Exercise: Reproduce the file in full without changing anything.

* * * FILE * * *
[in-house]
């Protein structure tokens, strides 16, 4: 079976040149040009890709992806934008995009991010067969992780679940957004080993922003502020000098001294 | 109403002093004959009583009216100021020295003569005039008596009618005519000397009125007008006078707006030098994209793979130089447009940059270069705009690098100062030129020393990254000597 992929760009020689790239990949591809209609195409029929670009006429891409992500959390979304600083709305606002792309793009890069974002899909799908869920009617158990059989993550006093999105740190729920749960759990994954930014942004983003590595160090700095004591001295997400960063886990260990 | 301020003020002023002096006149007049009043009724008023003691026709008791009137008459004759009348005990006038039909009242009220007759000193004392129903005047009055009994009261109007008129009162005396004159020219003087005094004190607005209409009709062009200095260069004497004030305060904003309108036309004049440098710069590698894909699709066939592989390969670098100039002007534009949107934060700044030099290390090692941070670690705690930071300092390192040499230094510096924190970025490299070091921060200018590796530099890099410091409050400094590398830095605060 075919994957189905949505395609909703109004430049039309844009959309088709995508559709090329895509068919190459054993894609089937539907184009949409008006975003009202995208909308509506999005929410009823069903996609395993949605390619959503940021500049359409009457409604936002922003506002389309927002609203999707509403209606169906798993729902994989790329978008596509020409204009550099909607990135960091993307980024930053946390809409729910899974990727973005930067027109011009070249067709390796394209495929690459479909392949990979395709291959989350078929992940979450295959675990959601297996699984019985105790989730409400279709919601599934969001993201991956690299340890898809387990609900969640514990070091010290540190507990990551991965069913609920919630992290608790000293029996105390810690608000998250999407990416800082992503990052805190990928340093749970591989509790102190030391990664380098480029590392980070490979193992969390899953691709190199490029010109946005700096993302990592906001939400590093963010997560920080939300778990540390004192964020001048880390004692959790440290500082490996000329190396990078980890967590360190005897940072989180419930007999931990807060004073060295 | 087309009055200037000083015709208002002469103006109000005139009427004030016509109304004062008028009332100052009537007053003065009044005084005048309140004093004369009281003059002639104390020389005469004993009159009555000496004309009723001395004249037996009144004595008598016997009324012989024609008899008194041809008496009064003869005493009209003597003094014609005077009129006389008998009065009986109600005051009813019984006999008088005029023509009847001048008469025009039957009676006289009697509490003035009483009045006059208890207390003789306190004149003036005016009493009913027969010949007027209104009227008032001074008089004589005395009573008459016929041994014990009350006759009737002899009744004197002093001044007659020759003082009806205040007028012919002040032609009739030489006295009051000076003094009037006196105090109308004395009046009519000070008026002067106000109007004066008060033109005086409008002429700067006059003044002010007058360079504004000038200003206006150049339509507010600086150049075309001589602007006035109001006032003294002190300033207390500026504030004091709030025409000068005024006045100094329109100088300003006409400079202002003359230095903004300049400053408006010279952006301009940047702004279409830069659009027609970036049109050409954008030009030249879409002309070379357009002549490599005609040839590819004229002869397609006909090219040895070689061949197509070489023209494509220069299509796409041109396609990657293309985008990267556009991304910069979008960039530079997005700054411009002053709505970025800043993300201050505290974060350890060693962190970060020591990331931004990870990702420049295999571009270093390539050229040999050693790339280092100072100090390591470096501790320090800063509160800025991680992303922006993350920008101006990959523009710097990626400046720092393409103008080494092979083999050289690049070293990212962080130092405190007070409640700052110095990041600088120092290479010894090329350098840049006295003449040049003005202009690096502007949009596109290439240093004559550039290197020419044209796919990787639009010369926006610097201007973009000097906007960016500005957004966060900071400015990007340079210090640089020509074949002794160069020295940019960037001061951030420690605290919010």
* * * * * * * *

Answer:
[in-house]
């Protein structure tokens, strides 16, 4: 079976040149040009890709992806934008995009991010067969992780679940957004080993922003502020000098001294 | 109403002093004959009583009216100021020295003569005039008596009618005519000397009125007008006078707006030098994209793979130089447009940059270069705009690098100062030129020393990254000597 992929760009020689790239990949591809209609195409029929670009006429891409992500959390979304600083709305606002792309793009890069974002899909799908869920009617158990059989993550006093999105740190729920749960759990994954930014942004983003590595160090700095004591001295997400960063886990260990 | 301020003020002023002096006149007049009043009724008023003691026709008791009137008459004759009348005990006038039909009242009220007759000193004392129903005047009055009994009261109007008129009162005396004159020219003087005094004190607005209409009709062009200095260069004497004030305060904003309108036309004049440098710069590698894909699709066939592989390969670098100039002007534009949107934060700044030099290390090692941070670690705690930071300092390192040499230094510096924190970025490299070091921060200018590796530099890099410091409050400094590398830095605060 075919994957189905949505395609909703109004430049039309844009959309088709995508559709090329895509068919190459054993894609089937539907184009949409008006975003009202995208909308509506999005929410009823069903996609395993949605390619959503940021500049359409009457409604936002922003506002389309927002609203999707509403209606169906798993729902994989790329978008596509020409204009550099909607990135960091993307980024930053946390809409729910899974990727973005930067027109011009070249067709390796394209495929690459479909392949990979395709291959989350078929992940979450295959675990959601297996699984019985105790989730409400279709919601599934969001993201991956690299340890898809387990609900969640514990070091010290540190507990990551991965069913609920919630992290608790000293029996105390810690608000998250999407990416800082992503990052805190990928340093749970591989509790102190030391990664380098480029590392980070490979193992969390899953691709190199490029010109946005700096993302990592906001939400590093963010997560920080939300778990540390004192964020001048880390004692959790440290500082490996000329190396990078980890967590360190005897940072989180419930007999931990807060004073060295 | 087309009055200037000083015709208002002469103006109000005139009427004030016509109304004062008028009332100052009537007053003065009044005084005048309140004093004369009281003059002639104390020389005469004993009159009555000496004309009723001395004249037996009144004595008598016997009324012989024609008899008194041809008496009064003869005493009209003597003094014609005077009129006389008998009065009986109600005051009813019984006999008088005029023509009847001048008469025009039957009676006289009697509490003035009483009045006059208890207390003789306190004149003036005016009493009913027969010949007027209104009227008032001074008089004589005395009573008459016929041994014990009350006759009737002899009744004197002093001044007659020759003082009806205040007028012919002040032609009739030489006295009051000076003094009037006196105090109308004395009046009519000070008026002067106000109007004066008060033109005086409008002429700067006059003044002010007058360079504004000038200003206006150049339509507010600086150049075309001589602007006035109001006032003294002190300033207390500026504030004091709030025409000068005024006045100094329109100088300003006409400079202002003359230095903004300049400053408006010279952006301009940047702004279409830069659009027609970036049109050409954008030009030249879409002309070379357009002549490599005609040839590819004229002869397609006909090219040895070689061949197509070489023209494509220069299509796409041109396609990657293309985008990267556009991304910069979008960039530079997005700054411009002053709505970025800043993300201050505290974060350890060693962190970060020591990331931004990870990702420049295999571009270093390539050229040999050693790339280092100072100090390591470096501790320090800063509160800025991680992303922006993350920008101006990959523009710097990626400046720092393409103008080494092979083999050289690049070293990212962080130092405190007070409640700052110095990041600088120092290479010894090329350098840049006295003449040049003005202009690096502007949009596109290439240093004559550039290197020419044209796919990787639009010369926006610097201007973009000097906007960016500005957004966060900071400015990007340079210090640089020509074949002794160069020295940019960037001061951030420690605290919010």